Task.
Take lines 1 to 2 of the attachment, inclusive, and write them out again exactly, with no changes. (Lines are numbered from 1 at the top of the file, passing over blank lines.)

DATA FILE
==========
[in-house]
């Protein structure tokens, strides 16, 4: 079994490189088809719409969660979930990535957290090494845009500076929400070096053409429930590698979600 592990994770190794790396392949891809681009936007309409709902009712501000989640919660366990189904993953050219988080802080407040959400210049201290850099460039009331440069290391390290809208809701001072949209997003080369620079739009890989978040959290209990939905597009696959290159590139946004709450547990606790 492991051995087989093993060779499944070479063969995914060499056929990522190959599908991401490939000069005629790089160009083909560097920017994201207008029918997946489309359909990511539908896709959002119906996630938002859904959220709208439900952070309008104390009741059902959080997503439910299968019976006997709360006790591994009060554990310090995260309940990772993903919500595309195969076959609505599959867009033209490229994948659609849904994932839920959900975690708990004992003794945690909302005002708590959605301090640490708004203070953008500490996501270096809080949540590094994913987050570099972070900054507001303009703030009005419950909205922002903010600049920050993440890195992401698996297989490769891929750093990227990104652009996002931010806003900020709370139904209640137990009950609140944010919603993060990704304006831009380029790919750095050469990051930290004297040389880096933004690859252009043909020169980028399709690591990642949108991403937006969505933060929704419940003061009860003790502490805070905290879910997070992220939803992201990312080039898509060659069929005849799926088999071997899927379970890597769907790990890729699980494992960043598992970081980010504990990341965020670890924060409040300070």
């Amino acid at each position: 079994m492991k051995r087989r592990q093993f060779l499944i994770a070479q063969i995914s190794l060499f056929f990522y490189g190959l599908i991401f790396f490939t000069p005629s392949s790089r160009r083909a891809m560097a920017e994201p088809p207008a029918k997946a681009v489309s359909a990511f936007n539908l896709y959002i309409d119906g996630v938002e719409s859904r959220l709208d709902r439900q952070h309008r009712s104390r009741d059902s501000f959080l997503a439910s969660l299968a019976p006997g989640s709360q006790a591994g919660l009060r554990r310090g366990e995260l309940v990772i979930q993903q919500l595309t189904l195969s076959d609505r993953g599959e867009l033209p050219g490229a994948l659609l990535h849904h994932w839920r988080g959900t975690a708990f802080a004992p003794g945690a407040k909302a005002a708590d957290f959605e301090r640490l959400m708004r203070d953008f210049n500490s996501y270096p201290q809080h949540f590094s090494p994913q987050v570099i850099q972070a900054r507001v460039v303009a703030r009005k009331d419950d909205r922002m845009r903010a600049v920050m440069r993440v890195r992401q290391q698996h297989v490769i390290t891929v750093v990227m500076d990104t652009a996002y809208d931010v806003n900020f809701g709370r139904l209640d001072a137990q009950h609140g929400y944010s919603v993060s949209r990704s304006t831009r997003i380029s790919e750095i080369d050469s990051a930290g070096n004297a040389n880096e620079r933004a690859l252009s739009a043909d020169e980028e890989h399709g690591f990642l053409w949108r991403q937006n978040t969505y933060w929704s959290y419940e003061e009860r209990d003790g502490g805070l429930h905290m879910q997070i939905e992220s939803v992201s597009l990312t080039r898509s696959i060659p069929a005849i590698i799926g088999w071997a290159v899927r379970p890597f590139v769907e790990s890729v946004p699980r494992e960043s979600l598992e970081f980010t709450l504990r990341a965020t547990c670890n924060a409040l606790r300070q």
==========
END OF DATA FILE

[in-house]
């Protein structure tokens, strides 16, 4: 079994490189088809719409969660979930990535957290090494845009500076929400070096053409429930590698979600 592990994770190794790396392949891809681009936007309409709902009712501000989640919660366990189904993953050219988080802080407040959400210049201290850099460039009331440069290391390290809208809701001072949209997003080369620079739009890989978040959290209990939905597009696959290159590139946004709450547990606790 492991051995087989093993060779499944070479063969995914060499056929990522190959599908991401490939000069005629790089160009083909560097920017994201207008029918997946489309359909990511539908896709959002119906996630938002859904959220709208439900952070309008104390009741059902959080997503439910299968019976006997709360006790591994009060554990310090995260309940990772993903919500595309195969076959609505599959867009033209490229994948659609849904994932839920959900975690708990004992003794945690909302005002708590959605301090640490708004203070953008500490996501270096809080949540590094994913987050570099972070900054507001303009703030009005419950909205922002903010600049920050993440890195992401698996297989490769891929750093990227990104652009996002931010806003900020709370139904209640137990009950609140944010919603993060990704304006831009380029790919750095050469990051930290004297040389880096933004690859252009043909020169980028399709690591990642949108991403937006969505933060929704419940003061009860003790502490805070905290879910997070992220939803992201990312080039898509060659069929005849799926088999071997899927379970890597769907790990890729699980494992960043598992970081980010504990990341965020670890924060409040300070």